Unifi Diagnosis: the troubles with github threat protection and mysterious iOS incompatibilities

OK, I thought I had beat this one, but now it looks like there are more issues, but in tuning our Unifi network I was working on two issues:

  1. Apple devices sometimes will not connect. If you turn on all the goodies with Wifi, then iOS clients will suddenly report that they can’t connect to the network or that the password (which I know is good) is suddenly invalid. I’ve tried setting DTIM to 3 seconds and like many folks that does not work. So I tried an experiment, have a “test” network with all the goodies turned on and switch each setting off in turn. I learned last week that WPA3 only does not work for Apple devices, they are supposed to support WPA3, but it does not work, you have to select WPA2/WPA3 so that they can connect with WPA2.
  2. Github pulls and pushes do not work. I had this before where pulls and pushes and other GitHub Actions didn’t work. It was getting caught by the ESCAN errors because GitHub has lots of IP addresses. I whitelisted GitHub, but the errors are still happening. It works if you just have intrusion detection, but I would really like intrusion prevention.

So for those of you with similar problems, here are the debugging steps (at least for this week). The nice thing about Unifi is that they let you create lots of Wifi SSID so testing is simply creating a different SSID and then seeing what is failing when connecting to that.

For this test network, here were the special features in Unifi.ui.com that I turned on. Go to your Unifi Dashboard and then Settings > Wifi and then click on the vertical eclipses on your test network and click Advanced, here I enabled these options. I know that if I disable them all, then I get reliable connection with iPhone and iPad, but one of these settings is giving iOS a heart attack. This settings by the way seem to work for a while and then after a day or two they fail:

  1. Security Protocol. WPA2/WPA3
  2. UAPSD. Unschedule Automatic Power Save Delivery
  3. Multicast Enhancement. Permit devices to send multicast traffic to registered clients at higher data rates
  4. BSS Transition. Allow BSS Transition to WNM (I have no idea what that means)
  5. SAE Anticlogging. WPA 3 only. Set to 5
  6. SAE Sync Time. WPA 3. Set to 5
  7. PMF. Protected Management frames required
  8. Group Rekey Interval. Set to 3600.
  9. Override DTIM Period. 3 seconds for both 2G and 5G

One or more of these setting is giving IOS a problem, so this is a great example of debugging. What’s the most efficient thing to do. Well, if there is only one setting that is the problem, then a binary search works. That is turn off half and see what happens. if it works, the add back the rest and so forth. But if there are multiple problems, then it is unclear. So what I decided to do is to go the other way. Turn them all off and turn them on one at a time and see what’s stable. So here goes. I’ll keep you updated, but for now, I’m just leaving on the easiest one which is the DTIM override, then I’ll add others on as I go, so for this coming week I’m only leaving on:

  1. WPA2/WPA3 Security which implies SAE Anti-clogging and SAE Sync Time
  2. Override DTIM period. 3 seconds
  3. Protected Management Frames. Optional
  4. Group Rekey Interval. Off

A note on changing Wifi network setting: wait a bit

As soon as I enabled it, suddenly my Mac lost connection to the test network and would not reconnect, although the iPhone worked fine. I think this is probably related to changing these parameters dynamically, so when the APs updated, the Mac became very unhappy and it required some time to work again. I just turned off the wifi for a bit and waited.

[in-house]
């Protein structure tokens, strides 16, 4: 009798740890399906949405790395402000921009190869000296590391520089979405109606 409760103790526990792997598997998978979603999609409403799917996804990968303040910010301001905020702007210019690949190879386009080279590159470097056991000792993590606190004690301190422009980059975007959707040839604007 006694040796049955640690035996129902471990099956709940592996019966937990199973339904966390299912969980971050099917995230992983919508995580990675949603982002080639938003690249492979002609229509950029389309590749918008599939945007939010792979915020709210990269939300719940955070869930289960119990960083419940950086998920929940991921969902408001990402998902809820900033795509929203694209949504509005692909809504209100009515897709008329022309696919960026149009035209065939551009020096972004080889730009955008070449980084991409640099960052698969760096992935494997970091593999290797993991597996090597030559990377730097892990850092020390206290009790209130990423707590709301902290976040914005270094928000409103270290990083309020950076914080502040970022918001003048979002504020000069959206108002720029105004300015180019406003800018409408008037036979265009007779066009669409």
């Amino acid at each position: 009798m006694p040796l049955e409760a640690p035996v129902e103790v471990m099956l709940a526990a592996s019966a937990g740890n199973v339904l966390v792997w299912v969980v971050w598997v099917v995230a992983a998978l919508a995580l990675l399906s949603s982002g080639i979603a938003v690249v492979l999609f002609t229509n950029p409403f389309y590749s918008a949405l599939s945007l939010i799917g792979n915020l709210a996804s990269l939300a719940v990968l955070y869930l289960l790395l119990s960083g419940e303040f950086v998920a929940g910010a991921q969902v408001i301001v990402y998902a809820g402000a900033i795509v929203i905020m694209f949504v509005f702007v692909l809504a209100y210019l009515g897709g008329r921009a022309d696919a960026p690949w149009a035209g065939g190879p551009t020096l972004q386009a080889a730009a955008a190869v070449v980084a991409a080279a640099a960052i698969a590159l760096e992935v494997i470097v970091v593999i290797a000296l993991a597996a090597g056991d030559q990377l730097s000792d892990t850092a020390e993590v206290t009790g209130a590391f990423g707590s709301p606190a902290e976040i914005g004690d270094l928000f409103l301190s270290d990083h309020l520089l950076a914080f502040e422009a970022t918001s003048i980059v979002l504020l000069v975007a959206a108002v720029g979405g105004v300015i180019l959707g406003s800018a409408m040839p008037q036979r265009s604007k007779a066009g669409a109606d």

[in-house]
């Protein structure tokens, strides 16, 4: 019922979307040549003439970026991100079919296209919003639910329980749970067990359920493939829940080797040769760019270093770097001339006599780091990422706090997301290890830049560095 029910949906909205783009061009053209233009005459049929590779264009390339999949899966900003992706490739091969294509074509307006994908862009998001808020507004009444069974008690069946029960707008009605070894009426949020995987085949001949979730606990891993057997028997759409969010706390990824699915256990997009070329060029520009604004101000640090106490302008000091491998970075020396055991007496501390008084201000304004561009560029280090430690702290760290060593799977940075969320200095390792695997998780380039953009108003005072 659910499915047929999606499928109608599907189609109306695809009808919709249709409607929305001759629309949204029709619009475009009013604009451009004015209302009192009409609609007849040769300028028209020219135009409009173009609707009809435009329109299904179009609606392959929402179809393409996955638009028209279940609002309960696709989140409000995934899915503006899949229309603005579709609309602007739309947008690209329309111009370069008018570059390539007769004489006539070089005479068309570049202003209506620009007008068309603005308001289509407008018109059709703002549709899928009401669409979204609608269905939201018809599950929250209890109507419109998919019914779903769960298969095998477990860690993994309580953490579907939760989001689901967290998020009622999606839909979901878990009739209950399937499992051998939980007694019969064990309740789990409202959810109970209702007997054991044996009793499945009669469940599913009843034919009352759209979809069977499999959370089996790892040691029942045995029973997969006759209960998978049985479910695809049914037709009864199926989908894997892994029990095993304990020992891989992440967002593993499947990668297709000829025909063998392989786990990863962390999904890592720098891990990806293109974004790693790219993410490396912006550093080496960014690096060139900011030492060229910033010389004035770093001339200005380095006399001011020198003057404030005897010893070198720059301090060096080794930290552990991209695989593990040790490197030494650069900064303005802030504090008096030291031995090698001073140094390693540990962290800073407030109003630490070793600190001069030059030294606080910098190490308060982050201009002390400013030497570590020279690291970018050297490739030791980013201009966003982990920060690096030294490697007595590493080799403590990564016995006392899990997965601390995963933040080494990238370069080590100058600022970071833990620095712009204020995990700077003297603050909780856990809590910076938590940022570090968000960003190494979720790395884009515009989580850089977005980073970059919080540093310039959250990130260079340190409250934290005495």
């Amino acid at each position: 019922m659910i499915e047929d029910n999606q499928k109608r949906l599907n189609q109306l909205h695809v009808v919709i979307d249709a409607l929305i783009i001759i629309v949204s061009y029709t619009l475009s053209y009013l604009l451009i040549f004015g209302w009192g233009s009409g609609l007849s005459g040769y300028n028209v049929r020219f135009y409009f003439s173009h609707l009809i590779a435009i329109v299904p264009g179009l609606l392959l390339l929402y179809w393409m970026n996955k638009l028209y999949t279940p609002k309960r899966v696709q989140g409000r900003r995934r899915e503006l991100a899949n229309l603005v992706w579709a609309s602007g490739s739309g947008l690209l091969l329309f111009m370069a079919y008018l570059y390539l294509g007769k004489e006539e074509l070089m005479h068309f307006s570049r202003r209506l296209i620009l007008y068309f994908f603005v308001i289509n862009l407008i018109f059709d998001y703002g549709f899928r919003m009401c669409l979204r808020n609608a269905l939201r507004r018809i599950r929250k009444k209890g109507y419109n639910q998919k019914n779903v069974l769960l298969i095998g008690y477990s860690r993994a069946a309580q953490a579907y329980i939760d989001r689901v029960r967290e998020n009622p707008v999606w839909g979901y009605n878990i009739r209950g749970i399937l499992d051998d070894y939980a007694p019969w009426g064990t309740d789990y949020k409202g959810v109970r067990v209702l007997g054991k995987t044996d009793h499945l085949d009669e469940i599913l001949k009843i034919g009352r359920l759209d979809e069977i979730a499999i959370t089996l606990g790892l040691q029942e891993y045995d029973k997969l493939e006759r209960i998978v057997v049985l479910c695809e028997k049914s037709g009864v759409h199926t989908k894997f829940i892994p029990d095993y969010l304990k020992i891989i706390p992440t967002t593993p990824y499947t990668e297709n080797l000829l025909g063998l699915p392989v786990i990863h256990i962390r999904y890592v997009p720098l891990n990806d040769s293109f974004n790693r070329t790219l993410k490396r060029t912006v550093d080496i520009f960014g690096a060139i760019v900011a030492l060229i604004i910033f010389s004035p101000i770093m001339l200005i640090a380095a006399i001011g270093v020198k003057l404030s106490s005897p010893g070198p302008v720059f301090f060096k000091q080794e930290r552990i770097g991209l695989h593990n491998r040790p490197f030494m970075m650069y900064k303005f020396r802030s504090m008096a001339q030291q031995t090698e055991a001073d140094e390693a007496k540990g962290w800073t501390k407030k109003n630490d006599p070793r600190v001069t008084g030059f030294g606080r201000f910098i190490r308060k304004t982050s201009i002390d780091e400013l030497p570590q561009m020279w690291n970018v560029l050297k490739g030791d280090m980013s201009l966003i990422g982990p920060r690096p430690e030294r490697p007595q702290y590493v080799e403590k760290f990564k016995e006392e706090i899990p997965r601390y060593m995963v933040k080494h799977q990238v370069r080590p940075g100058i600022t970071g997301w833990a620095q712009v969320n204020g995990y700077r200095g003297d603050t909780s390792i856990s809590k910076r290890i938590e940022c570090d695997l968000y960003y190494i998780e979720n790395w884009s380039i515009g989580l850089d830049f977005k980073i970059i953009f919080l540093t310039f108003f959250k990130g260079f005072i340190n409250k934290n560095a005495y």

Unifi Threat Protection and Github and white listing

OK, the next issue is that my various requests to Github keep hanging if I turn on threat protection. I thought I had whitelisted everything, but apparently not enough. So I turn on Threat Detection and it all works again, so time to dive into the logs and alerts and see what the problems are:

One of the big issues with Unifi is that the logging is all over the place. In the Dashboard, there is an alert section but this is pretty useless, it mainly has client disconnect messages. I used to get all kinds of Security alerts, but I had forgotten how that all works. There is a separate button called Threat management which is a different kind of logging and that is where to look to see all those scary alerts, there are literally thousands of these things.

So here is the process, it doesn’t look like you can whitelist an IP address, but you basically white list an attack. So that means:

  1. Run the GitHub request like git pull then look in the Unifi Dashboard > Threat Management > Traffic Log one confusing thing is that list is *not* sorted by Last Recorded Threat which is pretty confusing, so make sure to click that to see the latest threats. also note, it takes about 10 seconds for anything to appear in the log, so be patient while you wait for the list to propagate
  2. Figure out the IP address of your machine, the easiest way is to hold the Option key down and then click on the network icon or ifconfig | grep inet will give it to you.
  3. Now run the command that seems to be blocked, in my case, git push and see what happens on the list. A new log entry should appear and that is the one you want to whitelist. You should see the source as within your network and then the destination is outbound
  4. In this case I could see that the message was again ET SCAN Potential SSH Scan Outbound and then in the ASN field, I could see that it was going to GitHub, so a quick Allow List and I was back in action
  5. As a quick aside, the Internet Threat Management is turned on pretty high with only P2P and TOR turned off since I do use TOR sometimes.

I’m Rich & Co.

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